Hong Kong is an unlikely setting for massive political protests. The city, known for its open global trading culture, is a paragon of economic freedom. Yet many would argue that the economic freedom enjoyed by Hong Kong’s citizens has not kept pace with the level of political freedom.
Case in point: at the time of this writing, pro-democracy protests in Hong Kong have taken over the city; spilling over from the city’s central business district of Central into the neighborhoods of Causeway Bay and to Mong Kok across the harbor in Kowloon. Prompting this unprecedented massive protest was the Chinese Central Government’s decision last month to allow only committee-approved candidates to run for Chief Executive (Hong Kong’s highest political office) in what was supposed to be the city’s first public vote in 2017.
Beijing’s decision to vet Chief Executive candidates before they are permitted to run for office sent a signal to Hong Kong citizens that perhaps the Central Government is not fully comfortable embracing the idea of ‘One Country, Two Systems‘. That being said, while on the surface this appears to be primarily a political protest, underlying much of the frustration of protestors are economic issues resulting from a flood of Mainland wealth entering Hong Kong.
To understand why this may be the case, it is important to look at Hong Kong as a ‘city’ first rather than a former British Colony and current Special Administrative Region of China.
As anyone who has visited the city knows, Hong Kong is one of the most compelling urban places in the world. Spanning across Victoria Harbor, from Hong Kong Island to the Kowloon Peninsula and beyond to the New Territories, the city’s natural geographical setting is stunning. Add to that the forest of svelte skyscrapers against a backdrop of steep mountains and you get a visual dynamism that is unmatched by any other city.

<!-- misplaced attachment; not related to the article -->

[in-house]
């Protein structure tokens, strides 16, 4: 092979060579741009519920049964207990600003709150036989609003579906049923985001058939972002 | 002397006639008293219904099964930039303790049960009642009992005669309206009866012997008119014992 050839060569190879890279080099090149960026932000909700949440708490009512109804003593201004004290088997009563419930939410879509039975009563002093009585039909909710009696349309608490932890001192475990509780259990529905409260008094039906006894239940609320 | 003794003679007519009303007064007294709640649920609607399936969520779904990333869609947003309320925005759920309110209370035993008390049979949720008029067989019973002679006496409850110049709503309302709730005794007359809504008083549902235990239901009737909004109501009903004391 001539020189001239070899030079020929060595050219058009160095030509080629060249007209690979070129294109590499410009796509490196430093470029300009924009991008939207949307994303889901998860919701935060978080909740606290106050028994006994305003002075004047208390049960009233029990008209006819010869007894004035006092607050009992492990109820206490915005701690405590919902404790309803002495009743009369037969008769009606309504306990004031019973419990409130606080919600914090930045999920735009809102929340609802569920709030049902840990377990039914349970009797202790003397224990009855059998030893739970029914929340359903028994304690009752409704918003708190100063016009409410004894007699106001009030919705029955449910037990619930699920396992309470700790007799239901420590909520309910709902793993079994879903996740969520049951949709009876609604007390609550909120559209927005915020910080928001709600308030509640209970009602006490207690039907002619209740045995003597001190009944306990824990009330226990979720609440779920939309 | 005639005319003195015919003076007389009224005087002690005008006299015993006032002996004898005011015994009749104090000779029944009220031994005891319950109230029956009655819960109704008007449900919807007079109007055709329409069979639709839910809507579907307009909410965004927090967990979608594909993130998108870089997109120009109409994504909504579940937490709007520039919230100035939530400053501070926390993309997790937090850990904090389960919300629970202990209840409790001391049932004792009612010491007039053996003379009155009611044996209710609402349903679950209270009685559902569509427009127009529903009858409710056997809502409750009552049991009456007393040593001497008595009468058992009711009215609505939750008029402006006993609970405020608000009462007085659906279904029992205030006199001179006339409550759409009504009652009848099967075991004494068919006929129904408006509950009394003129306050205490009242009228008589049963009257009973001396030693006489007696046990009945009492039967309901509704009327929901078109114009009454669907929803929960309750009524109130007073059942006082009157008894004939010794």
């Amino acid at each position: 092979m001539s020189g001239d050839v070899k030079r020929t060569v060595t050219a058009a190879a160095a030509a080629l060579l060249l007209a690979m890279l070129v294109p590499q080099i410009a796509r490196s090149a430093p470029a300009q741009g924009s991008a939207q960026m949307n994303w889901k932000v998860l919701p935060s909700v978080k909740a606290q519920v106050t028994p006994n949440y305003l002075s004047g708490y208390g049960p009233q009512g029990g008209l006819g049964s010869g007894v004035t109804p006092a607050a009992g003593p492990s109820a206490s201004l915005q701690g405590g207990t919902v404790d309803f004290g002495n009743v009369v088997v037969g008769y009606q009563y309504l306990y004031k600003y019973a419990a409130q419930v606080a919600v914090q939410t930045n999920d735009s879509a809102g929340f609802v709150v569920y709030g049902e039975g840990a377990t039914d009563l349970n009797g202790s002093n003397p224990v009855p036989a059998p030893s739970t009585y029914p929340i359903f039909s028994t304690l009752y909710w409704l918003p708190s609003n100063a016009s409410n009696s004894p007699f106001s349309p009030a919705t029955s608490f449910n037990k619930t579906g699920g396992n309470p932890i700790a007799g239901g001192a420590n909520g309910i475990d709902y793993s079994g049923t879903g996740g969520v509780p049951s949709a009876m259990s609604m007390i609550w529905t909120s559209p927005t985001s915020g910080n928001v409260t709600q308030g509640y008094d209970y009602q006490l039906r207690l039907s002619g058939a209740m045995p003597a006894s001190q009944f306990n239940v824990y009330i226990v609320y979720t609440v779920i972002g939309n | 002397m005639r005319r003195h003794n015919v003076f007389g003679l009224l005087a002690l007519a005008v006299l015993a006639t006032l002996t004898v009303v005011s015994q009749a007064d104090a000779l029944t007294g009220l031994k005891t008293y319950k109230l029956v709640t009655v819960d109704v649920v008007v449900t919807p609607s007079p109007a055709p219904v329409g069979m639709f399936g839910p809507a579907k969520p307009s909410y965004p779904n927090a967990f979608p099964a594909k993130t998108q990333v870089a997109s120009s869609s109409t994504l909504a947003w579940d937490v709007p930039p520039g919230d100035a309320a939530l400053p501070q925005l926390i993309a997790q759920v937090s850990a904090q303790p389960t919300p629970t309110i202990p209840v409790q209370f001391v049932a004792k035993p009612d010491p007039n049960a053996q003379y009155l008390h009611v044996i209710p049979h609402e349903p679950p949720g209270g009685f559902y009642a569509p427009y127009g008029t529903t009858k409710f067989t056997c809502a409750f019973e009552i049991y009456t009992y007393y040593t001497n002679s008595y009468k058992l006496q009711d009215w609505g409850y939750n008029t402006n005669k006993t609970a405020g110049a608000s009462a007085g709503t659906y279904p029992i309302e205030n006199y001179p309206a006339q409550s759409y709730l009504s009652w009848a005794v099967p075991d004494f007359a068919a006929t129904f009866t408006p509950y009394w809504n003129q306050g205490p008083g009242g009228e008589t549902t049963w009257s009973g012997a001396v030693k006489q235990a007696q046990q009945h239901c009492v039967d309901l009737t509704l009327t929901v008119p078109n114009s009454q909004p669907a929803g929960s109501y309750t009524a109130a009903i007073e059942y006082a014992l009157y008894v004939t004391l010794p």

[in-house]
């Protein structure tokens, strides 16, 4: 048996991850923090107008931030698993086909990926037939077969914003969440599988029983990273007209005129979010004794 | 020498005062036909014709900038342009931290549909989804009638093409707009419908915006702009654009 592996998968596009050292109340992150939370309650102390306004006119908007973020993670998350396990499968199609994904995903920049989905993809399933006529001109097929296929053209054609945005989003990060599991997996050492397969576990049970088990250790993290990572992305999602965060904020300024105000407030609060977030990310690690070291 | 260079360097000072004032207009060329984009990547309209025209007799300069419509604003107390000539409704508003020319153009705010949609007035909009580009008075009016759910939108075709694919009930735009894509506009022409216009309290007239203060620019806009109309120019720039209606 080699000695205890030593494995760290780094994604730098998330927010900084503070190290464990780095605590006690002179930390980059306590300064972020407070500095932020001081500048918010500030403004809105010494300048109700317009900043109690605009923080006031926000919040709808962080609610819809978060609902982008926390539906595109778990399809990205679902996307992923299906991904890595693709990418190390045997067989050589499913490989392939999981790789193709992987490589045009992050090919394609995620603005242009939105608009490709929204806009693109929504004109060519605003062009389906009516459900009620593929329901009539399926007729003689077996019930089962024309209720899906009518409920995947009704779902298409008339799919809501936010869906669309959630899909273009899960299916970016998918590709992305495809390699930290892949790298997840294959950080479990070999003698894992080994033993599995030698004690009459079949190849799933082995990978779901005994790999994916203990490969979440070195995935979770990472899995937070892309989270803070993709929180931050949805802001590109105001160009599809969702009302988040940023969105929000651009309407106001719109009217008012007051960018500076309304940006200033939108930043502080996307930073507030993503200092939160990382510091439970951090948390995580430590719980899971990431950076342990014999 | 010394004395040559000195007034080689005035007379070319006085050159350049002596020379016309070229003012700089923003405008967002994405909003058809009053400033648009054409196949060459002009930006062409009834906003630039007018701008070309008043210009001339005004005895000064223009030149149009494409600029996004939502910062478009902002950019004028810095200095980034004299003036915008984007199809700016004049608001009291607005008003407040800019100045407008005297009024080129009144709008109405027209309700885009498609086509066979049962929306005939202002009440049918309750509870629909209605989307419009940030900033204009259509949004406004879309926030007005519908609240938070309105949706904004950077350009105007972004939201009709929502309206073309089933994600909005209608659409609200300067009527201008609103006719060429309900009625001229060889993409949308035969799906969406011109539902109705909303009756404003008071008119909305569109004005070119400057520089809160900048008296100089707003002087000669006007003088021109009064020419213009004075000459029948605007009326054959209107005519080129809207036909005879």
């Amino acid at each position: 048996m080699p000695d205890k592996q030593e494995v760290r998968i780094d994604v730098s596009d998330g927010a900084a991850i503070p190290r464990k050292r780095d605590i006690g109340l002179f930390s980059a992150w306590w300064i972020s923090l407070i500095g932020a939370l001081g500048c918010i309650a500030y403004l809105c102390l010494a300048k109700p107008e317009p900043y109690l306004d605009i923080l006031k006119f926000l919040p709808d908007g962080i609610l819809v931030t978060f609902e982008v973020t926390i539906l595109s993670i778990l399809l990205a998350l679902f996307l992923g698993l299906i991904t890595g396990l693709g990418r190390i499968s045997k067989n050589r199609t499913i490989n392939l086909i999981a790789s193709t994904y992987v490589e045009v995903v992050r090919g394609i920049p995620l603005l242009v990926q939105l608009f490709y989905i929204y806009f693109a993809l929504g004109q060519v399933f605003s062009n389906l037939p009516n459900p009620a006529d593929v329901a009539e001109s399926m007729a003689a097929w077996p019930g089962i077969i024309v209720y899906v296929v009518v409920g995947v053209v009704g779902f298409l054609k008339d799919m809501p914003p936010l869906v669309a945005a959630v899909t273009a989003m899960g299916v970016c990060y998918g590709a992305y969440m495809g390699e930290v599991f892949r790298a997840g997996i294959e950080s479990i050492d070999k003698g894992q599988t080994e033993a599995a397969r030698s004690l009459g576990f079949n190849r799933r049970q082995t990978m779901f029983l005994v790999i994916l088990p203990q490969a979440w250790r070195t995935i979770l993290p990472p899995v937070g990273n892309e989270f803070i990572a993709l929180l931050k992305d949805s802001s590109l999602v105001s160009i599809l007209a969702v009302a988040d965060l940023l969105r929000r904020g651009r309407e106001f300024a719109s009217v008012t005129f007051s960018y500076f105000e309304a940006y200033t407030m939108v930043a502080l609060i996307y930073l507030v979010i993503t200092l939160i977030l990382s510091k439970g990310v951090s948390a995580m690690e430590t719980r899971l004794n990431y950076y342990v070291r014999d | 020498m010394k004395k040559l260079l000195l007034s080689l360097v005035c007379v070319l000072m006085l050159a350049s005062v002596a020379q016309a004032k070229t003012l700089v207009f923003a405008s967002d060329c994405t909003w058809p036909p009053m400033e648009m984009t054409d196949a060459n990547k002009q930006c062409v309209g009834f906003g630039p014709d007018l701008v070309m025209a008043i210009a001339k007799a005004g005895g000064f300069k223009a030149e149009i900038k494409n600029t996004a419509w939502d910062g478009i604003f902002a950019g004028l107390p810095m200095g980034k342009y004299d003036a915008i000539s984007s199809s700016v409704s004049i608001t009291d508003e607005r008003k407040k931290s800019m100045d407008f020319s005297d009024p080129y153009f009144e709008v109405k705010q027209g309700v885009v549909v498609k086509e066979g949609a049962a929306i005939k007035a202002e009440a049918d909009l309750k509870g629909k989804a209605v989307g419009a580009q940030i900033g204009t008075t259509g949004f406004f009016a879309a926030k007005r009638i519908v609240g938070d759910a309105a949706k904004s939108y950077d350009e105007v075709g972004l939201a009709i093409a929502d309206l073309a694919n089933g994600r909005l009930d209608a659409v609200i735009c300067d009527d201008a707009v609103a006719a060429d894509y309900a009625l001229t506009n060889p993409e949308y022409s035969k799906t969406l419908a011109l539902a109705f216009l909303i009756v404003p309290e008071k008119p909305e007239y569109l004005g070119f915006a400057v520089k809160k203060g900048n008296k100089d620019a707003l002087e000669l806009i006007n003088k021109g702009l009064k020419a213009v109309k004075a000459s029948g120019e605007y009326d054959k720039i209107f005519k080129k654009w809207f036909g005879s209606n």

Urbanistically, Hong Kong functions like a well-oiled machine. The always on-time metro system spans to the far reaches of the city and mixed-use developments everywhere promote lively street-level activity. The city’s airport is one of the most well-connected and efficient in the world. The tourism/hospitality industry is gold standard and booming.
Given all the assets possessed by the city, what then is Hong Kong’s problem?
Short answer: the cost of living is out of control.
In a sense, Hong Kong is a victim of its own success. Thanks to its open banking system, global capital flows into the city relentlessly. Investment in Hong Kong property, primarily from wealthy buyers from Mainland China, drives up the price of real estate to astronomical levels out of reach for most locals.
Exacerbating the housing affordability crisis in Hong Kong is the lack of land to build new real estate to meet the high demand. Demographer Wendell Cox’s research has even found Hong Kong to be the world’s most unaffordable housing market.
The protests in Hong Kong are directed at the Chinese Central Government, but they might as well be directed at China’s capital flows into the city. To put it into perspective, this is a semi-autonomous highly developed city of 7 million, adjacent to a developing country of 1.3 billion. Hong Kong is the closest safe harbor for wealthy Mainlanders to put their money. On top of that, millions of Chinese tourists come to Hong Kong each year to go on shopping sprees, buying luxury goods, sales-tax free, that would be more expensive to purchase in the Mainland.
Given the severity of the situation, it is no wonder that native Hong Kong citizens are taking to the streets in protest. Yet as Hong Kong is already a relatively free city, unfortunately I do not think that more ‘democracy’ will help the solve the problems that Hong Kong protestors are most concerned about (cost of living, loss of cultural identity, etc…).
On the contrary, the solution for the city’s woes would be for the rest of China to become more like Hong Kong. That is- more global, economically open and possessing a banking system that investors can trust. Mainland China is not there yet, but proposed initiatives such as merging the Pearl River Delta into an interconnected ‘mega-region’ and the Shangahi Free-Trade Zone are steps in the right direction.
Ultimately the point is to take the pressure off Hong Kong. This could be achieved by making other cities in China, such as Shenzhen or Shanghai, more open economically, so that capital flows more freely through the Mainland.
The Chinese government up until now has hesitated in doing this. Perhaps the protests in Hong Kong will be a wake-up call to speed up reform. My feeling is that this will happen eventually and hopefully sooner than later.